ENVIRONMENTAL MANAGEMENT- BIOREMEDIATION OF POLLUTED ENVIRONMENT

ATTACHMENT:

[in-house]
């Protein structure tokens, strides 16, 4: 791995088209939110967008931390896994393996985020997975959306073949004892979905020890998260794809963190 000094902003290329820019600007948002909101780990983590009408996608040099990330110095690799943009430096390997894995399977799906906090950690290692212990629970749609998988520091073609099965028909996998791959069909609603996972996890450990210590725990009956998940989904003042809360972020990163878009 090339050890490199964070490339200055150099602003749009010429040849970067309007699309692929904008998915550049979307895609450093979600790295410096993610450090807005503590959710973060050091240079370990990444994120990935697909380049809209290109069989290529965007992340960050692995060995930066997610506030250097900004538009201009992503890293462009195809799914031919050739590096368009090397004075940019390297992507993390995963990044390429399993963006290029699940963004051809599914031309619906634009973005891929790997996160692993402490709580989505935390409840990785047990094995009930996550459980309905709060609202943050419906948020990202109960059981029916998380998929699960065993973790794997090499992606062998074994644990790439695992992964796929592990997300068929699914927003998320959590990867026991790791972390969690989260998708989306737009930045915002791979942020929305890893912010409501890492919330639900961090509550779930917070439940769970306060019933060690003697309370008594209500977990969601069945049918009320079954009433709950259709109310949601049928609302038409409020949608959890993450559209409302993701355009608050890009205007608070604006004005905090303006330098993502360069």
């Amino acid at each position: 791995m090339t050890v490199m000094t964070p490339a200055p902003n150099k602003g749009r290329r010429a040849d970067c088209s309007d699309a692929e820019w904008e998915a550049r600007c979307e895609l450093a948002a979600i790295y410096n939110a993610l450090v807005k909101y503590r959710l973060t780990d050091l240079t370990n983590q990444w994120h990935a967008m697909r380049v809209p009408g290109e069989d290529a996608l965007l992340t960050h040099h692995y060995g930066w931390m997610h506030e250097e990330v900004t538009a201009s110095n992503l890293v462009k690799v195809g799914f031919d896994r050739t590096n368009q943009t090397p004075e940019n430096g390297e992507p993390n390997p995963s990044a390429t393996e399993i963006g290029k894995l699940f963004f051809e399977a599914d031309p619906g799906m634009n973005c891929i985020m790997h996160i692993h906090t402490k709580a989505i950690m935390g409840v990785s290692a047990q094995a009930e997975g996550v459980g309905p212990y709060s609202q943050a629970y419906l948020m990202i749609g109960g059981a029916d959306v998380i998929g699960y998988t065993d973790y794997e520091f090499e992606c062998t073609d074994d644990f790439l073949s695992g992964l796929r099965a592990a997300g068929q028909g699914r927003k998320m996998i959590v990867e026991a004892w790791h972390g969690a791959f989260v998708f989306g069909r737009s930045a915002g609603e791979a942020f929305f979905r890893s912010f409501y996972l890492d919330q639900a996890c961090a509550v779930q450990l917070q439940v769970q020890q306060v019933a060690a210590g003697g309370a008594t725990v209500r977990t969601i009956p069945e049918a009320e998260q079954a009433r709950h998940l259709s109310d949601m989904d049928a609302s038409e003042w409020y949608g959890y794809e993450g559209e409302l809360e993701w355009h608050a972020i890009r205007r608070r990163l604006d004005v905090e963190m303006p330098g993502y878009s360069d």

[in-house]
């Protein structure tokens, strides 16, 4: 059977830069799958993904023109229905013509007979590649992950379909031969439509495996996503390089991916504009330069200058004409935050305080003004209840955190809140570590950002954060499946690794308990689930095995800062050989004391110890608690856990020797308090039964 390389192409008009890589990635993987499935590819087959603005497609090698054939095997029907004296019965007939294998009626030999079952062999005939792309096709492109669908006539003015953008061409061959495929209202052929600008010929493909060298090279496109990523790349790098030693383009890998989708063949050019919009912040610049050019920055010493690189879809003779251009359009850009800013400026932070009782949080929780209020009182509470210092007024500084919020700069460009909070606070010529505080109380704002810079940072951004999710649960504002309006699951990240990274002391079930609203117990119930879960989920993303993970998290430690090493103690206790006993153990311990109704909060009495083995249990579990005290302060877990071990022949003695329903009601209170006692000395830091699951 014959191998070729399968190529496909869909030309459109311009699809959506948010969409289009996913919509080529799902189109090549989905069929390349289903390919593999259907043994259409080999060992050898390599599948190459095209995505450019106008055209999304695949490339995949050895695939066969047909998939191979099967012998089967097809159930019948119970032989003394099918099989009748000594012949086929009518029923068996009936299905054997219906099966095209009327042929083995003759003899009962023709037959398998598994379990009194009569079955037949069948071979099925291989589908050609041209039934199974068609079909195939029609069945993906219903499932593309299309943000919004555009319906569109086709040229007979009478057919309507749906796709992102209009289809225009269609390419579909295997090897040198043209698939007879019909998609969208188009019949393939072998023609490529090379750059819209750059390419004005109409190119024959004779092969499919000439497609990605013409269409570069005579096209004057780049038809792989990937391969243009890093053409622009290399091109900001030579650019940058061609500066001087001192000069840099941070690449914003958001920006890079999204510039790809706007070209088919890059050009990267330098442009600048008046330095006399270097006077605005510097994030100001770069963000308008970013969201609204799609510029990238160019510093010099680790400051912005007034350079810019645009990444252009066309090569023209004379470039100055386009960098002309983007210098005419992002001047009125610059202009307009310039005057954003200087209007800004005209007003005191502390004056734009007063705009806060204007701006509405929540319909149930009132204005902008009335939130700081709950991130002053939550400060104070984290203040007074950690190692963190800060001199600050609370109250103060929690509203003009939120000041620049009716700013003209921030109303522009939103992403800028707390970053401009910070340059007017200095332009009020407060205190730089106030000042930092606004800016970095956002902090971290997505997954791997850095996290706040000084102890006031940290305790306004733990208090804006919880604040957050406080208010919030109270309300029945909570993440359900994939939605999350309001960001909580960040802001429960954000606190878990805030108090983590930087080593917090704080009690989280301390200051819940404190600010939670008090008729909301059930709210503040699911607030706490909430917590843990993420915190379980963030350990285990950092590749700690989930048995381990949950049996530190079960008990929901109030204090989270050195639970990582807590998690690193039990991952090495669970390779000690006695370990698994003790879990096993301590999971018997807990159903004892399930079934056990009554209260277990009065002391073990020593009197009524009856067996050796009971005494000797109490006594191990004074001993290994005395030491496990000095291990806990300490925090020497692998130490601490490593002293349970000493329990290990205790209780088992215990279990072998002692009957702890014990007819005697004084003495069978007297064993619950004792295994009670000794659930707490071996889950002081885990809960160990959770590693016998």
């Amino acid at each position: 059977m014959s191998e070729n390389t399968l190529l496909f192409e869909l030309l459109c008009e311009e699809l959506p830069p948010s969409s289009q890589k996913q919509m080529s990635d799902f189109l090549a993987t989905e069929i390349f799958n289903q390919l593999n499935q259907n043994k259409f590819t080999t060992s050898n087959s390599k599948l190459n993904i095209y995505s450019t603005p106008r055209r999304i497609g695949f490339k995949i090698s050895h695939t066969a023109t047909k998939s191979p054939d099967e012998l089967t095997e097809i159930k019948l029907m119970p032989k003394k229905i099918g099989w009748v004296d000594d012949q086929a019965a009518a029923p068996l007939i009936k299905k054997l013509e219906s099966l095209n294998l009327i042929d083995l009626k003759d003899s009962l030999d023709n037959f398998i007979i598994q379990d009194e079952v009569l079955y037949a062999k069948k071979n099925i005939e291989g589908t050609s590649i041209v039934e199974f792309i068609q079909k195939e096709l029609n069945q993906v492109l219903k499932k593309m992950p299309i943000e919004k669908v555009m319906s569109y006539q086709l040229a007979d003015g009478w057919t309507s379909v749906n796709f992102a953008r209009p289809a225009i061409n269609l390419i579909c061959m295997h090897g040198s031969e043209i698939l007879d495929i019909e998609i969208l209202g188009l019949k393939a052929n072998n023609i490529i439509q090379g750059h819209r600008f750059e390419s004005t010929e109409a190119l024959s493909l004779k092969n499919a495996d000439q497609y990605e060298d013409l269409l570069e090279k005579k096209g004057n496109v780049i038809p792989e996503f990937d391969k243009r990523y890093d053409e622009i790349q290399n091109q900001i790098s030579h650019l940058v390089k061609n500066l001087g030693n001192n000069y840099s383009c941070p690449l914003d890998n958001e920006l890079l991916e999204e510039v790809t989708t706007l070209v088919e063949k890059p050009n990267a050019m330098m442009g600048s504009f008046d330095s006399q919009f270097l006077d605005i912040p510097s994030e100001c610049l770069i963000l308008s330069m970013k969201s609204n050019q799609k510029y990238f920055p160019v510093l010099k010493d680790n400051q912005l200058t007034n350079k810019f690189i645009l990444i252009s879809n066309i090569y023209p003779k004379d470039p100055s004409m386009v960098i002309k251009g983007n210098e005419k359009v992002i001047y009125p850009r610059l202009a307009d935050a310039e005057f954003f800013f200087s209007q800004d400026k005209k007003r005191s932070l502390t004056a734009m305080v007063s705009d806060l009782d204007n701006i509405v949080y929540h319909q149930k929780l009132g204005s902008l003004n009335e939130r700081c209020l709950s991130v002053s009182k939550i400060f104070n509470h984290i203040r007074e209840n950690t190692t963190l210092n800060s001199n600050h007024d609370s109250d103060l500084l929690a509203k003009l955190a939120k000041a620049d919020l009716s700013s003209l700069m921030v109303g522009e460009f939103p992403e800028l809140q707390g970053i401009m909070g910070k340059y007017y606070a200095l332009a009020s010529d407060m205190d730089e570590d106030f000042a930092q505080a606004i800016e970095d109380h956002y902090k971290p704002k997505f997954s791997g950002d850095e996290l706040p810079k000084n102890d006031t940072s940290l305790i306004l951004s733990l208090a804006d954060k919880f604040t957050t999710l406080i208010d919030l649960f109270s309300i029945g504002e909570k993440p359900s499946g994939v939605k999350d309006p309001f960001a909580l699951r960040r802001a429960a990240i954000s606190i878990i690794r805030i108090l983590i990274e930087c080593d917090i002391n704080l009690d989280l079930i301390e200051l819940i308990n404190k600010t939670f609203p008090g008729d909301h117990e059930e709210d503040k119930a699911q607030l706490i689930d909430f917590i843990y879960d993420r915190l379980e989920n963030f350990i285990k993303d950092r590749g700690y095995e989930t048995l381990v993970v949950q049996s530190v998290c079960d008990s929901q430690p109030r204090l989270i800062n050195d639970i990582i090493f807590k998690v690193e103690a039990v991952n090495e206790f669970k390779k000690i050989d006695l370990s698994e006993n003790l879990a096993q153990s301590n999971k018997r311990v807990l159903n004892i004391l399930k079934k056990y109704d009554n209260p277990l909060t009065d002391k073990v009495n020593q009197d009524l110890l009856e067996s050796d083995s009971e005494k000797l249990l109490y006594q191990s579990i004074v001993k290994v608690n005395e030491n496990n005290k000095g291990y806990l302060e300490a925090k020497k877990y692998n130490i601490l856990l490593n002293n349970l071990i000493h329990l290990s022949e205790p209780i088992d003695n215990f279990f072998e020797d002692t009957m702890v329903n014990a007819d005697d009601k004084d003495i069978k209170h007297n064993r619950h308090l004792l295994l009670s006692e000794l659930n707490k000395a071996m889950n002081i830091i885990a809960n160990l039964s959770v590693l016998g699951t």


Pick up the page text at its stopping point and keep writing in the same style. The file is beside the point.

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Sasikumar, C.Sheela and Taniya Papinazath “Environmental Management:- Bioremediation Of Polluted Environment” in Martin J. Bunch, V. Madha Suresh and T. Vasantha Kumaran, eds., Proceedings of the Third International Conference on Environment and Health, Chennai, India, 15-17 December, 2003. Chennai: Department of Geography, University of Madras and Faculty of Environmental Studies, York University. Pages 465 – 469. ENVIRONMENTAL MANAGEMENT:- BIOREMEDIATION OF POLLUTED ENVIRONMENT C.Sheela Sasikumar and Taniya Papinazath PG Department of Biochemistry, DG Vaishnav College, Chennai Abstract Environmental biotechnology employs the application of genetic engineering to improve efficiency and cost, which are central to the future of widespread exploitation of microorganisms to reduce the environmental burden of toxic substances. It is hoped that in future, the application of microorganisms coupled with genetic engineering techniques, will make a major contribution to improve the quality of our environment. Introduction The population explosion in the world has resulted in an increase in the area of polluted soil and water. As the number of people continues increasing day by day it also brings with it a growing pressure on air, water and land resources. In order to cater to the demands of the people, the rapid expansion of industries, food, health care, vehicles, etc. is necessary. But it is very difficult to maintain the quality of life with all these new developments, which are unfavorable to the environment in which we live, if proper management is not applied. In nature there are various fungi, bacteria and microorganisms that are constantly at work to break down organic compounds but the question arises when pollution occurs, who will do this clean up job? Since the quality of life is inextricably linked to the overall quality of the environment, global attention has been focussed on ways to sustain and preserve the environment. This endeavor is possible by involving biotechnology. Role of Environmental Biotechnology in Pollution Management Biotechnology can be used to assess the well being of ecosystems, transform pollutants into benign substances, generate biodegradable materials from renewable sources, and develop environmentally safe manufacturing and disposal processes. Environmental biotechnology employs the application of genetic engineering to improve the efficiency and cost, which are key factors in the future widespread exploitation of microorganisms to reduce the environmental burden of toxic substances. In view of the urgent need of an efficient environmental biotechnological process, researchers have devised a technique called bioremediation, which is an emerging approach to rehabilitating areas fouled by pollutants or otherwise damaged through ecosystem mismanagement. Bioremediation "Remediate" means to solve a problem, and "bio -remediate" means to use biological organisms to solve an environmental problem such as contaminated soil or groundwater. Bioremediation is the use of living microorganisms to degrade environmental pollutants or to prevent pollution. In other words it is a technology for removing pollutants from the environment thus restoring the original natural surroundings and preventing further pollution. The rapid expansion and increasing sophistication of the chemical industries in the last century has meant that there has been increasing levels of complex toxic effluents being released into the environment. Many major incidents have occurred in the past which reveal the necessity to prevent the escape of effluents into the environment, such as the Exxon Valdez oil spill, the Union-Carbide (Dow) Bhopal disaster, large -scale contamination of the Rhine River, the progressive deterioration of the aquatic habitats and conife r forests in the Northeastern US, Canada, and parts of Europe, or the release of radioactive material in the Chernobyl accident, etc. Types of Bioremediation On the basis of removal and transportation of wastes for treatment there are basically two metho ds: 1. In situ bioremediation 2. Ex situ bioremediation “In Situ” bioremediation means there is no need to excavate or remove soils or water in order to accomplish remediation. Most often, in situ bioremediation is applied to the degradation of contaminants in saturated soils and groundwater. It is a superior method to cleaning contaminated environments since it is cheaper and uses harmless microbial organisms to degrade the chemicals. Chemotaxis is important to the study of in-situ bioremediation because microbial organisms with chemotactic abilities can move into an area containing contaminants. So by enhancing the cells' chemotactic abilities, in-situ bioremediation will become a safer method in degrading harmful compounds. In situ bioremediation methods have many potential advantages- it does not require excavation of the contaminated soil and hence proves to be cost effective, there is minimal site disruption, so the amount of dust created is less, and simultaneous treatment of soil and groundwater is possible. In situ bioremediation also poses some disadvantages – the method is time consuming compared to the other remedial methods, seasonal variation of the microbial activity due to direct exposure to changes in environmental factors that cannot be controlled, and problematic application of treatment additives. Microorganisms act well only when the waste materials present allow them to produce nutrients and energy for the development of more cells. When these conditions are not favourable then their capacity to degrade is reduced. In such cases genetically engineered microorganisms have to be used, although stimulating indigenous microorganisms is preferred. Types of In Situ Bioremediation Intrinsic bioremediation: This approach deals with stimulation of indigenous or naturally occuring microbial populations by feeding them nutrients and oxygen to increase their metabolic activity. Engineered in situ bioremediation: The second approach involves the introduction of certain microorgansims to the site of contamination. When site conditions are not suitable, engineered systems have to be introduced to that particular site. Engineered in situ bioremediation accelerates the degradation process by enhancing the physico-chemical conditions to encourage the growth of microorganisms. Oxygen, electron acceptors and nutrients (eg: nitrogen and phosphorus) promote microbial growth. Ex Situ Bioremediation processes require excavation of contaminated soil or pumping of groundwater to facilitate microbial degradation. This technique has more disadvantages than advantages. Methods Involved in Treatment of Waste Materials Depending on the state of the contaminant to be removed, ex situ bioremediation is classified as; • Solid phase system (including land treatment and soil piles) • Slurry phase systems (including solid- liquid suspensions in bioreactors) Solid phase treatment:- it includes organic wastes ( eg: leaves, animal manures and agricultural wastes) and problematic wastes ( eg: domestic and industrial watses, sewage sludge and municipal solid wastes). Solid-phase soil treatment processes include landfarming, soil biopiles, and composting. Slurry-Phase Bioremediation :- Slurry phase bioremediation is a relatively more rapid process compared to the other treatment processes. Contaminated soil is combined with water and other additives in a large tank called a bioreactor and mixed to keep the microorganisms, which are already present in the soil, in contact with the contaminants in the soil. Nutrients and oxygen are added, and conditions in the bioreactor are controlled to create the optimum environment for the microorganisms to degrade the contaminants. When the treatment is completed, the water is removed from the solids, which are disposed of or treated further if they still contain pollutants. Microorganisms Involved in Bioremediation Process Many different types of organisms such as plants can be used for bioremediation but microorganisms show the greatest potential. Microorganis ms (primarily bacteria and fungi) are nature's original recyclers. Their capability to transform natural and synthetic chemicals into sources of energy and raw materials for their own growth suggests that expensive chemical or physical remediation processes might be replaced with biological processes that are lower in cost and more environmentally friendly. Microorganisms therefore represent a promising, largely untapped resource for new environmental biotechnologies. Research continues to verify the bioremediation potential of microorganisms. For example, a recent addition to the growing list of bacteria that can reduce metals is Geobacter metallireducens, which removes uranium, a radioactive waste, from drainage waters in mining operations and from contaminated groundwaters. Even dead microbial cells can be useful in bioremediation technologies. These discoveries suggest that further exploration of microbial diversity is likely to lead to the discovery of many more organisms with unique properties useful in bioremediation. The use of microorganisms is not limited to one field of study of bioremediation, it has an extensive use; Petroleum, its products and oils constitute hydrocarbons and if present in the environment causes pollution. Oil slicks caused by oil tankers and petrol leakage into the marine environment is now a constantly occurring phenomenon. A number of microorganisms can utilize oil as a source of food, and many of them produce potent surface-active compounds that can emulsify oil in water and facilitate its removal. Unlike chemical surfactants, the microbial emulsifier is non-toxic and biodegradable. The microorganisms capable of degrading petroleum include pseudomonads, various corynebacteria, mycobacteria and some yeasts. Apart from degrading hydrocarbons, microbes also have the ability to remove industrial wastes, reduce the toxic cations of heavy metals (such as Selenium) to a much less toxic soluble form. For example, plants like locoweed remove large amounts of the toxic element selenium. The selenium is stored in plant tissues where it poses no harm until and unless the plant is eaten. Many algae and bacteria produce secretions that attract metals that are toxic in high levels. The metals are in effect removed from the food chain by being bound to the secretions. Degradation of dyes are also brought about by some anaerobic bacteria and fungi. To boost the world’s food production rate to compensate for the increasing population, pesticides are being used. The extensive use of these artificial boosters have lead to the accumulation of artifical complex compounds called xenobiotics. By introducing genetically altered microbes, it is possible to degrade these compounds. Once again thanks to the bioremediation technology! Disadvantages Bioremediation, although considered a boon in the midst of present day environmental situations, can also be considered problematic because, while additives are added to enhance the functioning of one particular bacteria, fungi or any other microorganisms, it may be disruptive to other organisms inhabiting that same environment when done in situ. Even if genetically modified microorganisms are released into the environment after a certain point of time it becomes difficult to remove them. Bioremediation is generally very costly, is labor intensive, and can take several months for the remediation to achieve acceptable levels. Another problem regarding the use of in situ and ex situ processes is that it is capable of causing far more damage than the actual pollution itself. Technologies Using Bioremediation Treatments Technologies using bioremediation treatment include bioaugmentation, biofilters, bioreactors, biostimulation, bioventing, composting and landfarming. Conclusion Despite its short-comings, its pertinence in this world is unquestionable in the light of present day environmental hazards. Bioremediation provides a technique for cleaning up pollution by enhancing the same biodegradation processes that occur in nature. So by developing an understanding of microbial communities and their response to the natural environment and pollutants, expanding the knowledge of the genetics of the microbes to increase capabilities to degrade pollutants, conducting field studies of new bioremediation techniques which are cost effective, and dedicating sites which are set aside for long term research purpose, these opportunities offer potential for significant advances. There is no doubt that bioremediation is in the process of paving a way to greener pastures!